|Cooperative meetings are having a profound impact on the roles of men and women in the family |
At the house at the end of a muddy road in Tra Vinh province’s Cau Ngang district, Duong Thi Lan and her husband Le Van Mien were preparing lunch. While Lan was cleaning up some fish, Mien bent down in the garden to pick vegetables for a salad.
Mien said that he feeds two seasons of white-leg shrimp every year, and if the shrimp is not infected by disease, the couple can earn around VND500 million ($21,700) in annual profits. Previously, the husband carried out the shrimp farming by himself while Lan did typical housework like cooking, cleaning the house, and taking care of some plants and vegetables, bringing in little to no income. But now, Lan is very much involved in the business side of the family and sells pickled shrimp made by herself.
After lunch, the couple and handfuls of other households in the commune went to a training class on promoting gender equality through collective actions at Thanh Cong Co-operative, only 100m from the house. The class was held by experts of the global anti-poverty organisation Oxfam and ICAFIS, a non-profit organisation which promotes aquaculture and fishery sustainability.
Much different from in the recent past, this class attracted and was open to both men and women. Everyone who joined in discussed the issues together, offering some solutions and initiatives to accelerate their farming performance and therefore their incomes.
Mien said that thanks to such classes on gender equality and economic structures, the couple now had a better overview on their resources. They discussed together and decided to farm white-leg shrimp while applying high technology.
“The initial investment is quite a lot, but we both agreed to invest in a modern farm, and just went ahead with it.”
Another member of the cooperative class, Quang Thuy Oanh, said that she had not previously been privy to the ins and outs of her family’s business, and sometimes argued with other family members. When attending such classes on gender equality, both she and her husband eventually understood and realised the disadvantages that she had suffered, so they discussed and implemented some changes. Now, both the wife and husband make decisions on their financial situation together, and are happier for it.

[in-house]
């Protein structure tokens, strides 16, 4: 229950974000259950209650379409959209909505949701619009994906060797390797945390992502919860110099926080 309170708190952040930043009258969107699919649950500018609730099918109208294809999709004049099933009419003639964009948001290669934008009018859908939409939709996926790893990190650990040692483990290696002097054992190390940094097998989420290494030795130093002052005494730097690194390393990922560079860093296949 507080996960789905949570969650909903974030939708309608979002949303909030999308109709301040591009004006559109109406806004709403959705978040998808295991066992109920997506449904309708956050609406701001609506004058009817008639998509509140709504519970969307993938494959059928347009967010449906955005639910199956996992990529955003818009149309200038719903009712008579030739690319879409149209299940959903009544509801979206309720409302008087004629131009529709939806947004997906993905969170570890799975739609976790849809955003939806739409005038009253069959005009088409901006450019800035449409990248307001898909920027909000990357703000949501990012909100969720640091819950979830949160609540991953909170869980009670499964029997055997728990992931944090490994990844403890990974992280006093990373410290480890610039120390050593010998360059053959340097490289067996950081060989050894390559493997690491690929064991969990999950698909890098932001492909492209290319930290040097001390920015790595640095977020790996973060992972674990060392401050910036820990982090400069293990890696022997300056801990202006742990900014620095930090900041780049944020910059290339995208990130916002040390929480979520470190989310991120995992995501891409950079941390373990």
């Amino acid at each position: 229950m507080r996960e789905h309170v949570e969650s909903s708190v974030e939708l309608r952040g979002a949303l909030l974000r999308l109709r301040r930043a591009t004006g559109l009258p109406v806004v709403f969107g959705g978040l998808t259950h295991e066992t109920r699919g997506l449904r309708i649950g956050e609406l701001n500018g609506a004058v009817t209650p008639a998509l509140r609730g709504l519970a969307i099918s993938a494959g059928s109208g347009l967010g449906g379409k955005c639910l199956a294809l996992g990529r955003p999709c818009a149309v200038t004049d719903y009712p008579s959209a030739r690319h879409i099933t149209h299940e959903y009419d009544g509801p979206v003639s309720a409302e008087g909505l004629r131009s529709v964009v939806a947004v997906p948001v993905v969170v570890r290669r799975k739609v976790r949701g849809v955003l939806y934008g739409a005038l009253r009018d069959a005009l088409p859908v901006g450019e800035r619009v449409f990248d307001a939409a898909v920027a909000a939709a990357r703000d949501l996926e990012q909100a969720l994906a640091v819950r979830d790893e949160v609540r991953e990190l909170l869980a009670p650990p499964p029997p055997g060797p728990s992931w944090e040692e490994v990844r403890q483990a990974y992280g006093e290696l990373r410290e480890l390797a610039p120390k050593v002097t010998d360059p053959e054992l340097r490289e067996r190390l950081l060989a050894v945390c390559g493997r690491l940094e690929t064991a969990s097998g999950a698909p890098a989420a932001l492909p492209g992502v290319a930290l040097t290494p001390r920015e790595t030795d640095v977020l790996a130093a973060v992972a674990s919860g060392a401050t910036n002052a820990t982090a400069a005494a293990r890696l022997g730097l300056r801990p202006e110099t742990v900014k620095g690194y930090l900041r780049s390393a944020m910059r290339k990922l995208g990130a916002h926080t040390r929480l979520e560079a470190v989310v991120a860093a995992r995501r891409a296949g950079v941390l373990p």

Dang Thi Phong, meanwhile, also confirmed that she and other women had never been invited to meetings related to business or farming like this previously. The men had always been the decision-makers on all things related to money and expenses of the family without any discussion with other family members.
“Since the project related to gender equality by Oxfam deployed here, a lot of things have changed. Husbands now do more housework, while wives have proactively joined meetings and discussed plans on farming shrimp and clams,” said Phong.
Despite there being a legal framework related to gender equality in Vietnam most women in the country, especially in rural areas, still face some stigma and prejudice that prevent them from making decisions regarding the economy, politics, and other areas.
Moreover, according to a number of reports and surveys collated by Oxfam, more than half of married women in Vietnam say they have been abused physically or emotionally in their family at one point, as well as feeling under pressure to carry out all necessary housework.
According to organisations affiliated to the UN, the hours that women traditionally put in to doing housework means they have less time for labour regeneration, and it also impacts their health, as women also make up 70 per cent of the labour force in the country. This impacts family incomes and general social development.
“Men can take care of children and do housework very well but few of them do so because of prejudice. This should be eradicated as soon as possible to mobilise all resources and promote the ability of both men and women for social development,” said Ha Thi Quynh Anh of the UN Population Fund.
Oxfam has been developing a variety of projects to challenge gender prejudice. One such initiative on inclusive and sustainable clam and bamboo value chain development in Vietnam during 2018-2022, in provinces such as Tien Giang, Ben Tre, Tra Vinh, Nghe An, and Thanh Hoa, is expected to enhance income and reduce poverty sustainably through improving capacity and performance of small-scale households, helping them to approach market more easily.
According to Phan Thi Thu Huong, Oxfam’s gender equality project manager, experts of both Oxfam and ICAFIS use the Gender Action Learning System to analyse and promote woman’s power in every family and cooperative. The system includes various branches on gender dynamics analysis, engaging participants, collating emerging gender issues, empowering farmers, and more besides.
“These tools of aims to analyse and empower woman so that they can control and benefit from all resources, assets, incomes and thus improve their decision-making ability, as well as improve their lives,” said Huong.
Thanh Cong Co-operative director Quang Quoc Binh said, “We all encourage women to further participate in every area. Women are now actively exploring information in society and sharing more with their husbands, and thus accelerating their family’s economy and improving happiness,” Binh said.